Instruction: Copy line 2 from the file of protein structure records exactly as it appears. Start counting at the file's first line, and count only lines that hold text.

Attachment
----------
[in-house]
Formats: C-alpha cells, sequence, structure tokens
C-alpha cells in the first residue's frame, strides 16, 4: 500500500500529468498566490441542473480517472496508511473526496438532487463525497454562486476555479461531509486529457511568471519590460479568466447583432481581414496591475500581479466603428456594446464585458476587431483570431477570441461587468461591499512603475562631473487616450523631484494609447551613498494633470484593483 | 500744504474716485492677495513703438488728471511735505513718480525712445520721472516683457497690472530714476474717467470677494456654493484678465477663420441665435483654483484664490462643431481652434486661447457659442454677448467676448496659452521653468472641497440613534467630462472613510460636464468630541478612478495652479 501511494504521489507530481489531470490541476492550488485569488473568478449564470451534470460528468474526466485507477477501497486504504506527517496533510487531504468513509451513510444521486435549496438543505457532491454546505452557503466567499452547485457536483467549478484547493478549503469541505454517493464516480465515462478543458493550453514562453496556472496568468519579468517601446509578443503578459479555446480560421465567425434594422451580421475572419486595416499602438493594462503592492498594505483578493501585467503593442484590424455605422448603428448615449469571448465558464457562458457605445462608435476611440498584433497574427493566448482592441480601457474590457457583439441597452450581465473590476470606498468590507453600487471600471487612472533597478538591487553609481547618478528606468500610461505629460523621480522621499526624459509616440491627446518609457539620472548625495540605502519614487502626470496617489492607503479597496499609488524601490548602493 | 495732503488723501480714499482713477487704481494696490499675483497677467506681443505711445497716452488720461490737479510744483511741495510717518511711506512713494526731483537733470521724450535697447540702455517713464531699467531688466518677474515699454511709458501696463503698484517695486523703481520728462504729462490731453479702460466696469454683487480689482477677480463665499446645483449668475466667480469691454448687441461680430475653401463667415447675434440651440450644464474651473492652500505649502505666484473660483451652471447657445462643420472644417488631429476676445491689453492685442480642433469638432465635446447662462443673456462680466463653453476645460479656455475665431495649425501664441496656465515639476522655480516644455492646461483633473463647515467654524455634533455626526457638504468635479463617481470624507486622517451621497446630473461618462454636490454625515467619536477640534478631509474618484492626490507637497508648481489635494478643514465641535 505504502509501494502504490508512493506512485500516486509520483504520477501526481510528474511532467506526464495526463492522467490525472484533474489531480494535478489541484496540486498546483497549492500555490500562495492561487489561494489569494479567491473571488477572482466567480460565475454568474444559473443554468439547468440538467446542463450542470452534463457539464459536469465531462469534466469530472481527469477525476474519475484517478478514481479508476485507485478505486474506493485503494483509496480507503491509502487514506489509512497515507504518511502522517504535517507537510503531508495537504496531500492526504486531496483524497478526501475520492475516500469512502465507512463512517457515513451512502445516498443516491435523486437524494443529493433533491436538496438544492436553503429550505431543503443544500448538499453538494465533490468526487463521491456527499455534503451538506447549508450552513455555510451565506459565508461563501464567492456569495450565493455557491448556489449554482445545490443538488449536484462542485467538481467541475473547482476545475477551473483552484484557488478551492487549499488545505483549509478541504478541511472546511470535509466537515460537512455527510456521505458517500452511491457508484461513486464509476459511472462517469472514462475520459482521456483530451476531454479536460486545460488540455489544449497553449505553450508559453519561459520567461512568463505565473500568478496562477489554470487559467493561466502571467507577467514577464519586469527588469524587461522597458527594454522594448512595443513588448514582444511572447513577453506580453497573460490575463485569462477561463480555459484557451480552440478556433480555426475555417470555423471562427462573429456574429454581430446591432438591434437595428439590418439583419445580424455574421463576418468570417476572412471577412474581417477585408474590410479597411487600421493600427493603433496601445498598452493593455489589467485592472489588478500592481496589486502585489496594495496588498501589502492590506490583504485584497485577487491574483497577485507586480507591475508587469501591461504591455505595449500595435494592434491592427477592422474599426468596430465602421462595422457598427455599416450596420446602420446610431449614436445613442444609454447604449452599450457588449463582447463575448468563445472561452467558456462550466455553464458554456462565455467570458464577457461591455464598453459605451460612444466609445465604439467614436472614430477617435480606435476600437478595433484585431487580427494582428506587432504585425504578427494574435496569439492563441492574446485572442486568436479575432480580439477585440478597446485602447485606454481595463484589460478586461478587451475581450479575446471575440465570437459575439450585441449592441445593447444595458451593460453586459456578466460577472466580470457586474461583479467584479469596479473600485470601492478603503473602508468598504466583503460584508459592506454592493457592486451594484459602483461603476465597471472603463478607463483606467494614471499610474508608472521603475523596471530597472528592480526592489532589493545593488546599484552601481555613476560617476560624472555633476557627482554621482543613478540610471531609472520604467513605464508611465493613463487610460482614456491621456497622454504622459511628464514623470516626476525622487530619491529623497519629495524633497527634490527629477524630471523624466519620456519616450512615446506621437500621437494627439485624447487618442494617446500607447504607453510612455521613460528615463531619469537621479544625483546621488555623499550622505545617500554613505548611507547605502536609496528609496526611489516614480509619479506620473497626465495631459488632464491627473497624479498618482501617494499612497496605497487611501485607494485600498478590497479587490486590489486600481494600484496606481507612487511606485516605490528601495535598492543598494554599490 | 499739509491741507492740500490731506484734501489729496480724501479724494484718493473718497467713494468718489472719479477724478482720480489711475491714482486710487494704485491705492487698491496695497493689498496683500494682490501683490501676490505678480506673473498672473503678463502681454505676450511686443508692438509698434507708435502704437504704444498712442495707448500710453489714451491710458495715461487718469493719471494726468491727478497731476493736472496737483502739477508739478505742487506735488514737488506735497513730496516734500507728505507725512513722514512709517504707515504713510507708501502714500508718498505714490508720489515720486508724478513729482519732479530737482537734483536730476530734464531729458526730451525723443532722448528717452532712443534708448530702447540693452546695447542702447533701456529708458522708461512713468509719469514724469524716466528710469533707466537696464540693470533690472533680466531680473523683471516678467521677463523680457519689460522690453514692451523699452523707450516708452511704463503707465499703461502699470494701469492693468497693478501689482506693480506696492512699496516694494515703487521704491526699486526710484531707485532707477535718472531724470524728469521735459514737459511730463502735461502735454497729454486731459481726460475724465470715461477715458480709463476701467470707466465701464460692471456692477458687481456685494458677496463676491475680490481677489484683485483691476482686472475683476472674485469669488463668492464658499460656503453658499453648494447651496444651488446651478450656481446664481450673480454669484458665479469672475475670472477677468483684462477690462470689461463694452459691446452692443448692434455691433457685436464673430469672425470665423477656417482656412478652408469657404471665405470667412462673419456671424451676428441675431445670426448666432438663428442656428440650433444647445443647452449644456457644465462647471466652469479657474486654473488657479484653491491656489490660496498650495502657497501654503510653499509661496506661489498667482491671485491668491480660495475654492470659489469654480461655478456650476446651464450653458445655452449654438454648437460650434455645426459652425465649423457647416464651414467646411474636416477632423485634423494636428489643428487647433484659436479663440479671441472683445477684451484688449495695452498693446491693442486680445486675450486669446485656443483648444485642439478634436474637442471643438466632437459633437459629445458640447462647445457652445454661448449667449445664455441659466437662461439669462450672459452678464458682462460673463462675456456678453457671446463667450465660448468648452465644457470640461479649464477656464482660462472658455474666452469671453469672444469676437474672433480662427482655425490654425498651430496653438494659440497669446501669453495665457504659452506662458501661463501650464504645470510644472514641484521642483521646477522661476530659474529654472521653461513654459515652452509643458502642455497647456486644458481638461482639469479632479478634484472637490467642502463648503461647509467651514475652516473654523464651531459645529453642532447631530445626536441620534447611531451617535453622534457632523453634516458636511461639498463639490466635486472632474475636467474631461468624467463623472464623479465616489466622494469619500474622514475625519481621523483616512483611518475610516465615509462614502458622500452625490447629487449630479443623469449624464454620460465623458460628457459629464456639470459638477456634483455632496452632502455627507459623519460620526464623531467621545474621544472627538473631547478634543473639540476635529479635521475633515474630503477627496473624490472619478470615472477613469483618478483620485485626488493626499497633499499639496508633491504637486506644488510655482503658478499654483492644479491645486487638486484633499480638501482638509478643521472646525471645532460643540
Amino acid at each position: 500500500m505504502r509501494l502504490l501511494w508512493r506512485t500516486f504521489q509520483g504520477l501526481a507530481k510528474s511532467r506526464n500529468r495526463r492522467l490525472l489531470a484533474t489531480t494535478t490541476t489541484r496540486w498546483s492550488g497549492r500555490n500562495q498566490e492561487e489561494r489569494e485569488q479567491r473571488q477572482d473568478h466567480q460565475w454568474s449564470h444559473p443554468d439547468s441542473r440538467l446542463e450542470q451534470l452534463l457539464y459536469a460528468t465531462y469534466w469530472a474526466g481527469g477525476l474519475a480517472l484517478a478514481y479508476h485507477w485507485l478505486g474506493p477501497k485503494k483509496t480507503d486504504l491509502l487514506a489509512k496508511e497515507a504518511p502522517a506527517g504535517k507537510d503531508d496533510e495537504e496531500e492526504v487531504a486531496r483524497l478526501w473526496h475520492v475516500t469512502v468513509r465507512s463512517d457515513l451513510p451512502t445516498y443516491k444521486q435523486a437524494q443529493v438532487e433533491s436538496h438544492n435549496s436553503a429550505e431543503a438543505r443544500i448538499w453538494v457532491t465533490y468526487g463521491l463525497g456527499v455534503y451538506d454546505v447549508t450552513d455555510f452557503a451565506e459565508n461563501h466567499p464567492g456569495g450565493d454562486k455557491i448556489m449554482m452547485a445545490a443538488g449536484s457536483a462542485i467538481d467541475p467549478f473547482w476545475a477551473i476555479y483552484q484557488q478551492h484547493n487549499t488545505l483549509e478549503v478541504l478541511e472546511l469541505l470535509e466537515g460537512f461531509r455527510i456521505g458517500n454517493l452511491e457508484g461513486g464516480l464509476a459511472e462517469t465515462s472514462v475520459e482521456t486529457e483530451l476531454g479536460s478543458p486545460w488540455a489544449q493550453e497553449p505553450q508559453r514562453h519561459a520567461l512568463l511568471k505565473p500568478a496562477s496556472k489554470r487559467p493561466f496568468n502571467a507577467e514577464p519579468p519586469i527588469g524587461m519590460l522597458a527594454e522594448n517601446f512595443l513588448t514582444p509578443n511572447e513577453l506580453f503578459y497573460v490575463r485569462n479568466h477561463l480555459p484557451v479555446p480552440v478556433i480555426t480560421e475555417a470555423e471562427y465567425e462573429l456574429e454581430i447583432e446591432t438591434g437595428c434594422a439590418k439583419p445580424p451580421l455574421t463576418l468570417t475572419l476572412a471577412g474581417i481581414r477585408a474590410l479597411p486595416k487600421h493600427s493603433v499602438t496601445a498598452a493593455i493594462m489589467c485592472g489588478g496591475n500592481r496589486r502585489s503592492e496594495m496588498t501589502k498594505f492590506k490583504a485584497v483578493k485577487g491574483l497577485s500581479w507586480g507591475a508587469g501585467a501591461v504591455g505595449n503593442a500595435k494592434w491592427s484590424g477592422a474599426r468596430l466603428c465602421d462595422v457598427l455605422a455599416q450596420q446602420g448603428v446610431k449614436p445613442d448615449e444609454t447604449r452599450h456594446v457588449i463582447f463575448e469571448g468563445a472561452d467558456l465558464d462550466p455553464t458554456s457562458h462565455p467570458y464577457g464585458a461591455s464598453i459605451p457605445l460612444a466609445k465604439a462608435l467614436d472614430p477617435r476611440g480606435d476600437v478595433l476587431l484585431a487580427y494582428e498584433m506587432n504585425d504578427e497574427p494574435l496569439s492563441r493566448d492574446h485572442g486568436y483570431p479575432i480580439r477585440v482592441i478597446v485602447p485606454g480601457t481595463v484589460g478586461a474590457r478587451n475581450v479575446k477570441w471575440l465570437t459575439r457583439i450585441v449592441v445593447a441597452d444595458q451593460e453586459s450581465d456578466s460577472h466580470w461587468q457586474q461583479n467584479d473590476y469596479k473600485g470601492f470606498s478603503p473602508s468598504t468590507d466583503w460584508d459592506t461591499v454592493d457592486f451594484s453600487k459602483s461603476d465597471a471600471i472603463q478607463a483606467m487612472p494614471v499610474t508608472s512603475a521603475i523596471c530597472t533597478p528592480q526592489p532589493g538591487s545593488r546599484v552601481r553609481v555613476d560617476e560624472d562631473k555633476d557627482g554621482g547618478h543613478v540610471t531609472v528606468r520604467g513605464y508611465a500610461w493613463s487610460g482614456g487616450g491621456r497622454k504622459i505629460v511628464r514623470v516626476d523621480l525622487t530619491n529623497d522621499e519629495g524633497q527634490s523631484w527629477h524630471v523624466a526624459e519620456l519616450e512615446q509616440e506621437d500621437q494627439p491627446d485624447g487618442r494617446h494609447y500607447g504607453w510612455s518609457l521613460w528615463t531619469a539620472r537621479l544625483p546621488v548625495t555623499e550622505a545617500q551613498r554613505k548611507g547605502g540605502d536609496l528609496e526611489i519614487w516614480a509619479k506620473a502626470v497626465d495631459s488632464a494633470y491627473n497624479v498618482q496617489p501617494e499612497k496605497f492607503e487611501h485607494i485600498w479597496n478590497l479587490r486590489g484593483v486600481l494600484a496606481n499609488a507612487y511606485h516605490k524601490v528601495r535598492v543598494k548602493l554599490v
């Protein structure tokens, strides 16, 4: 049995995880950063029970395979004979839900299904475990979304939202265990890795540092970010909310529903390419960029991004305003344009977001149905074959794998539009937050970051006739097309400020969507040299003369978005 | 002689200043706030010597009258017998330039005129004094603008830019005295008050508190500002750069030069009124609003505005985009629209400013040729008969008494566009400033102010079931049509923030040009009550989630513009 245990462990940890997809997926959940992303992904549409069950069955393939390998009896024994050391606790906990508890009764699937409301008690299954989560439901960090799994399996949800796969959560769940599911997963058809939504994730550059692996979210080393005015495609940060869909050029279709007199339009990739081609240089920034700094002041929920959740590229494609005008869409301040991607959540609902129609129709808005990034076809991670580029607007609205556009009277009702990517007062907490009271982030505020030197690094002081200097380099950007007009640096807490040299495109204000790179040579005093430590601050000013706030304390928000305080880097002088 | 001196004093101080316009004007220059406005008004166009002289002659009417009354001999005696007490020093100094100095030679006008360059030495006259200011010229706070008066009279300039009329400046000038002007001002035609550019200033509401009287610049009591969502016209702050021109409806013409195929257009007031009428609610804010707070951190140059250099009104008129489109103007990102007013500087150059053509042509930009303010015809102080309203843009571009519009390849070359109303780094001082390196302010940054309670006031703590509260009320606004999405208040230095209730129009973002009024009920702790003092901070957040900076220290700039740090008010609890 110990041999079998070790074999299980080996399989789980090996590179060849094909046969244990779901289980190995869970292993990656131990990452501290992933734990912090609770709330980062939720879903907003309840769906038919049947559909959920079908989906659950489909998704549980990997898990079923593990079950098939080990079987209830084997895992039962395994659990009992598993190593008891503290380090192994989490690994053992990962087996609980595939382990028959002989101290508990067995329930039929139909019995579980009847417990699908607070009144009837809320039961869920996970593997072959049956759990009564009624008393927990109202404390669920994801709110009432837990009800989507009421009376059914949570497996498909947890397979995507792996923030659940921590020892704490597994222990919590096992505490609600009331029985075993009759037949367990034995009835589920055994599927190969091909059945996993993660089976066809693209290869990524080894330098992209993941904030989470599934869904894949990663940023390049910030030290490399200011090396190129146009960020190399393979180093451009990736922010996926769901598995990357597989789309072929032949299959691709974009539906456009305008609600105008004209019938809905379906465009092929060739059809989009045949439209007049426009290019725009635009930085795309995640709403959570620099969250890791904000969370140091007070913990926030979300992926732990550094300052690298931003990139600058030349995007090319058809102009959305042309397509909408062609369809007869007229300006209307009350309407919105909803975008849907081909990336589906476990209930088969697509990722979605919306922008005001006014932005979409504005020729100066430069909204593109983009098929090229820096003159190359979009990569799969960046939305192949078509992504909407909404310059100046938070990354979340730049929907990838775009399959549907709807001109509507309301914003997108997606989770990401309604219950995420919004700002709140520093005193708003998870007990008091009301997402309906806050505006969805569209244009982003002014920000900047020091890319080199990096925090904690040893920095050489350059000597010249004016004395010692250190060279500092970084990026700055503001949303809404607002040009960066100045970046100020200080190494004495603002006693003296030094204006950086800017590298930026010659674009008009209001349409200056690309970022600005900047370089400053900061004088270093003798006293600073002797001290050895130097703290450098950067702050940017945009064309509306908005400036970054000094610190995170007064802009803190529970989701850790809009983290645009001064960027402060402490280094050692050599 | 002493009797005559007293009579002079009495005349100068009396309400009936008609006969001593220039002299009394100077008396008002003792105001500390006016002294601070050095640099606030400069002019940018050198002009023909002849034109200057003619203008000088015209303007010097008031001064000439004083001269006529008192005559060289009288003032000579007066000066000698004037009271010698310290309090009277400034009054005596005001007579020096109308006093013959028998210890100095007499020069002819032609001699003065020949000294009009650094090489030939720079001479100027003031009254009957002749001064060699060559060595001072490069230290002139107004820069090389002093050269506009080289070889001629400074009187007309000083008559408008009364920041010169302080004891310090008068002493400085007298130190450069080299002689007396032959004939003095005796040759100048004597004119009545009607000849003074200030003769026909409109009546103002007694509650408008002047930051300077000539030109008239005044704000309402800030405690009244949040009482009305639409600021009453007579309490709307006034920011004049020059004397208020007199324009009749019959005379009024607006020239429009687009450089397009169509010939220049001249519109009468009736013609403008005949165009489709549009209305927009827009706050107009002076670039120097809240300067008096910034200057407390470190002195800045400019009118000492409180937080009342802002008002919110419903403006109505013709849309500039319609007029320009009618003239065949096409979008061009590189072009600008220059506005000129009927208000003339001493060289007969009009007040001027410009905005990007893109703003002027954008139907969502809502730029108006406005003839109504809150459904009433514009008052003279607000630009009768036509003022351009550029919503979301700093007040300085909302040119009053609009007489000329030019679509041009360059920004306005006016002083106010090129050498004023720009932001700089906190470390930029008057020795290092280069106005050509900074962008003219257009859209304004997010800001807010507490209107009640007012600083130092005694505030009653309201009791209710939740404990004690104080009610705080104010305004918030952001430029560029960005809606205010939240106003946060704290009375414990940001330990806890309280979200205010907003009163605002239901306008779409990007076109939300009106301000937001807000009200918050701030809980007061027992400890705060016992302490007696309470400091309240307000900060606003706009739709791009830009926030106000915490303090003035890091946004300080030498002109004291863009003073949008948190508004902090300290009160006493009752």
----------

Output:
Formats: C-alpha cells, sequence, structure tokens